• Yomiuri Editorial

Noto Peninsula Earthquake: Work to Restore Infrastructure Faces Extreme Difficulties

Two weeks have passed since the Noto Peninsula Earthquake, and running water and electricity continue to be cut off in the affected areas. Communications disruptions continue as well. The administrative services and companies responsible for this infrastructure must do their utmost to restore it.

In Ishikawa Prefecture, about 55,500 households in eight municipalities did not have running water as of Monday. In six of these municipalities, including the cities of Wajima and Suzu, water service was still unavailable in most areas.

Water pipes are broken everywhere, and in some cases, the equipment that pumps river water to water purification plants has reportedly been damaged.

Water is indispensable for daily life. A prolonged suspension of water services will lead directly to the deterioration of the living conditions of the people affected by the disaster. Therefore, the quick restoration of running water must be given top priority.

There are concerns about the spread of infectious diseases such as COVID-19 at evacuation centers, where many people gather, but evacuees cannot wash their hands sufficiently. It is feared that a sanitary environment cannot be maintained because toilets cannot be flushed with water.

Although many water trucks have been dispatched to the affected areas by local governments from across the nation and the Self-Defense Forces, they have not been able to provide water widely across the affected areas. The amount is also insufficient.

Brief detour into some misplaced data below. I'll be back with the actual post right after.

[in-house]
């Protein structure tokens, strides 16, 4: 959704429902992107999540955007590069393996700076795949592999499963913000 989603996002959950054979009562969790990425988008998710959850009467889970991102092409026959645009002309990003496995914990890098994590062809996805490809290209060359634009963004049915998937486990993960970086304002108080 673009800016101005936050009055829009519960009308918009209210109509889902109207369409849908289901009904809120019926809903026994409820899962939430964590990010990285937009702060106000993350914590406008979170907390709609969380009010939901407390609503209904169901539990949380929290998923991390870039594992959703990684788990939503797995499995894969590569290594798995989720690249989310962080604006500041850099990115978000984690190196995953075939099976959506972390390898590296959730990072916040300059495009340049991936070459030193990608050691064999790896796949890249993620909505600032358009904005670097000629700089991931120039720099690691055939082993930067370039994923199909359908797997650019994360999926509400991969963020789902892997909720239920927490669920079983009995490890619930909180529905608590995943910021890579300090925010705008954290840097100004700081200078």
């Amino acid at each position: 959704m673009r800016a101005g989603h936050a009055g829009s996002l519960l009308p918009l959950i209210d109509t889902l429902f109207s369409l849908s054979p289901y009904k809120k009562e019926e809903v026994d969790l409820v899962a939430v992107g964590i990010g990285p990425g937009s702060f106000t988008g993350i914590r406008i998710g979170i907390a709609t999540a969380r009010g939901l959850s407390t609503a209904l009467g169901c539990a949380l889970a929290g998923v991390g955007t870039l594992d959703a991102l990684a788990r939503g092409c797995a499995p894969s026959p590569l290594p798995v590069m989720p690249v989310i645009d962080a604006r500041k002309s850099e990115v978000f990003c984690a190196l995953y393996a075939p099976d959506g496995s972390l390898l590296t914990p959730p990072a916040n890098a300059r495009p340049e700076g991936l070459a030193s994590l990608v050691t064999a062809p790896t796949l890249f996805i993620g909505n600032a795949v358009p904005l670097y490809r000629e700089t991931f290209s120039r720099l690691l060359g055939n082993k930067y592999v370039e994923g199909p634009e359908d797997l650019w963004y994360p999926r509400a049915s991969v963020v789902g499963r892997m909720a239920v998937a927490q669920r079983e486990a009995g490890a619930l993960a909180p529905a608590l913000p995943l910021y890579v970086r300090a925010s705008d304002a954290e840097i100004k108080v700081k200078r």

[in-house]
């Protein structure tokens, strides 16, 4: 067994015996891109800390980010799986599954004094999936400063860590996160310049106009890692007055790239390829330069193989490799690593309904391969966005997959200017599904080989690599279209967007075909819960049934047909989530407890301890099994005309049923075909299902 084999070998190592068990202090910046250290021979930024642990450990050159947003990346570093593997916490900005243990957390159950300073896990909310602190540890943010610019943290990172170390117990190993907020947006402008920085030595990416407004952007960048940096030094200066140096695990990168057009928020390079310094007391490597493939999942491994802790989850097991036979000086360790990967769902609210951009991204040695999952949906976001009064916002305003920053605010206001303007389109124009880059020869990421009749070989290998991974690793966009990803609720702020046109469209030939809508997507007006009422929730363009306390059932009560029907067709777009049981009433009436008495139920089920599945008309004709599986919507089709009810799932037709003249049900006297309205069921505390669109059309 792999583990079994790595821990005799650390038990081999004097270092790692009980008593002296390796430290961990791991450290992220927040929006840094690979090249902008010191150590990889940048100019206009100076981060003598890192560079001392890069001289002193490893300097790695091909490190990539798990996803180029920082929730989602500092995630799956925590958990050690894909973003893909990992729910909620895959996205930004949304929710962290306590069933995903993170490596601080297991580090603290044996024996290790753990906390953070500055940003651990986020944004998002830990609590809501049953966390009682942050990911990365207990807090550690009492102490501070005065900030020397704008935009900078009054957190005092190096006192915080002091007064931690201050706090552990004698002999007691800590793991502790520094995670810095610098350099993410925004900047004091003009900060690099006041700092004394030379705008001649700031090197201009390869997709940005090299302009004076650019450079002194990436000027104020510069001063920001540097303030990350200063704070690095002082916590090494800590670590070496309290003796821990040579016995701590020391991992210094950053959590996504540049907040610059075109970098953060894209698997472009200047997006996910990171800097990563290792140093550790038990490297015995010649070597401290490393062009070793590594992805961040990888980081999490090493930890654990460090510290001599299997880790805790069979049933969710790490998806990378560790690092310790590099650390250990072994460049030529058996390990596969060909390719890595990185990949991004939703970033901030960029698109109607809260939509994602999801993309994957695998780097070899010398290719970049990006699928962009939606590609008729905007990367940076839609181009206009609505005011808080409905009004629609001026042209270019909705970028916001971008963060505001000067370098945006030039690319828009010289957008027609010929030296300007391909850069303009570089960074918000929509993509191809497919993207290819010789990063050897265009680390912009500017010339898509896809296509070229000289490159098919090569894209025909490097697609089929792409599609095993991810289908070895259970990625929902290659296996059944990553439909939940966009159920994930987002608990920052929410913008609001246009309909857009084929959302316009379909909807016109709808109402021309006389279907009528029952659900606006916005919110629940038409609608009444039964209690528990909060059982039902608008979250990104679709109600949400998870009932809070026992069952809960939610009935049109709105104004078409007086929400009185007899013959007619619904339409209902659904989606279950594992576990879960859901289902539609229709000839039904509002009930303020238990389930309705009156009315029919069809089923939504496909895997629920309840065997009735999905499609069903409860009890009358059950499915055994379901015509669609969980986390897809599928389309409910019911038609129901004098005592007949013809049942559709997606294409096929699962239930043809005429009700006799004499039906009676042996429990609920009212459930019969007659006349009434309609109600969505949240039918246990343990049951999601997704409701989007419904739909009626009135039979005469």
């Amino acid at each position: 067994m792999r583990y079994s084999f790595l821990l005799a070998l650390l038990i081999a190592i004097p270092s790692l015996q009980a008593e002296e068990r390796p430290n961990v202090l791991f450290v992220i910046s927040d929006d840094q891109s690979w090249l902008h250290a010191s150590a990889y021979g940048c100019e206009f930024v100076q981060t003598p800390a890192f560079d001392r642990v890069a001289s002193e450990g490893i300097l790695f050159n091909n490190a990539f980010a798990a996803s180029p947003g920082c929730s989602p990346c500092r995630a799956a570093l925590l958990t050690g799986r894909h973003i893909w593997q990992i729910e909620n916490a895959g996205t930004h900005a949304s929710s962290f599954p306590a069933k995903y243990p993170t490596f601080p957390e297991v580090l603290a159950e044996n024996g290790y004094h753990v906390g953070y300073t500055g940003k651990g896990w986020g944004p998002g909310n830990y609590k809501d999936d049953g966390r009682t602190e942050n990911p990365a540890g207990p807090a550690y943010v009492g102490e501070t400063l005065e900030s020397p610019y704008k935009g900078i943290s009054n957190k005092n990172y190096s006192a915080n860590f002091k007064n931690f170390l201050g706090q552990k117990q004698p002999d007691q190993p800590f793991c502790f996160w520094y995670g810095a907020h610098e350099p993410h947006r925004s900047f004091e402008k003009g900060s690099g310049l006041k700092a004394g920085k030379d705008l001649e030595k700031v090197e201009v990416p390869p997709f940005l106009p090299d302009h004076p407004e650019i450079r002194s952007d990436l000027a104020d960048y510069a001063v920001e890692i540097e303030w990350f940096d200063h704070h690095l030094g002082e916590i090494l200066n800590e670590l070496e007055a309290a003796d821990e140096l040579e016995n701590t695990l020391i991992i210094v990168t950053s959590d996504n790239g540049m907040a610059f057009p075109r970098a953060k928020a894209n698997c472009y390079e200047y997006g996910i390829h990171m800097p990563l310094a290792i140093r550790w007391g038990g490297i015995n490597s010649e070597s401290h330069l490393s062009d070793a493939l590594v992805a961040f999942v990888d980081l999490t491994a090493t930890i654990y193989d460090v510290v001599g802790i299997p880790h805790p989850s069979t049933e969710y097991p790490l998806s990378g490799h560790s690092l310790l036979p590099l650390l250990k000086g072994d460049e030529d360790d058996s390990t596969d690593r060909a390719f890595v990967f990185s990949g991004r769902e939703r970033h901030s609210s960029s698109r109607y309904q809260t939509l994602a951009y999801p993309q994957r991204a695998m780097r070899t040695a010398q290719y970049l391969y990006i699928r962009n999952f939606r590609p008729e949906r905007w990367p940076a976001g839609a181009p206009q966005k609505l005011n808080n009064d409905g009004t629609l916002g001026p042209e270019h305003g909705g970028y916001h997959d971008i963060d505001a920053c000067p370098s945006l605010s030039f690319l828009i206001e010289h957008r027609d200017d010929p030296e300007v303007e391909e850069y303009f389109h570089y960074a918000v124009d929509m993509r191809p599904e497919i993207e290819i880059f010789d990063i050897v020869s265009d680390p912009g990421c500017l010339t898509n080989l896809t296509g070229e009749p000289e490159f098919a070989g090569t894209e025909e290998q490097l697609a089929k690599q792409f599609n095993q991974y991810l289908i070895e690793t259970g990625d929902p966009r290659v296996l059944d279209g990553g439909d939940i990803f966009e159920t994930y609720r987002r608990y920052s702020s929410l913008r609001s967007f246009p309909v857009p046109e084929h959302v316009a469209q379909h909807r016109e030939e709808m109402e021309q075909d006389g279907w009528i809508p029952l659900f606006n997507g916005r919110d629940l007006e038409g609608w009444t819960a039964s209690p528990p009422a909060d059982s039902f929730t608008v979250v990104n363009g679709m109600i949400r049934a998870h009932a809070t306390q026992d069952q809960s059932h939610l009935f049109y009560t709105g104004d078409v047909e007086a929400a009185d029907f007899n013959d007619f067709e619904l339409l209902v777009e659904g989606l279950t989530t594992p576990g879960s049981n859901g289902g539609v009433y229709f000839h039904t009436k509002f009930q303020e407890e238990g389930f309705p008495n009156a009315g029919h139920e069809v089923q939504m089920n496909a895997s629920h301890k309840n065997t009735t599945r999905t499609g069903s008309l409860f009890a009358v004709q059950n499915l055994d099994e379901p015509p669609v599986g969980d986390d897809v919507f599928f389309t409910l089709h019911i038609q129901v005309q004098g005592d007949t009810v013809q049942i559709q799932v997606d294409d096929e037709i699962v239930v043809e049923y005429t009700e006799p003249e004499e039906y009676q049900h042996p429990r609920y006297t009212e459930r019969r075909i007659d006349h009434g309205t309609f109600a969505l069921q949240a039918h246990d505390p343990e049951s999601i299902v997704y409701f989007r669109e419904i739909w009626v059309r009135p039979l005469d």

The central government should take the lead to dispatch more water trucks to the affected areas by encouraging other local governments and the Self-Defense Forces to enhance their support.

Power outages continue for about 8,300 households in Ishikawa Prefecture, and 1,000 people, including support from other electric power companies besides Hokuriku Electric Power Co., are working to temporarily restore utility poles and power lines.

Communications disruptions have also occurred, and more than 200 cell phone base stations of NTT Docomo, Inc. and three other major telecommunications companies stopped working. The leading companies are cooperating on such efforts as deploying mobile base stations.

However, such restoration work is reportedly facing difficulties because it is often impossible to approach the sites due to damaged roads and landslides. The workers involved face immeasurable hardships.

In particular, the restoration of running water is expected to take several months. Therefore, it would be realistic to encourage people to make a “secondary evacuation,” meaning move to a place outside the disaster areas, until running water is restored, if they wish.

The central and Ishikawa prefectural governments have secured secondary evacuation shelters, such as inns and hotels in Ishikawa Prefecture and elsewhere, that can accommodate a total of about 30,000 people, but only about 1,000 people have used these facilities.

These evacuation shelters are arranged by governments and are free of charge. However, false information that users will have to pay has been circulating in some areas. This may be one of the reasons why affected people are hesitant to use these shelters. The spread of false information should be prevented.

(From The Yomiuri Shimbun, Jan. 16, 2024)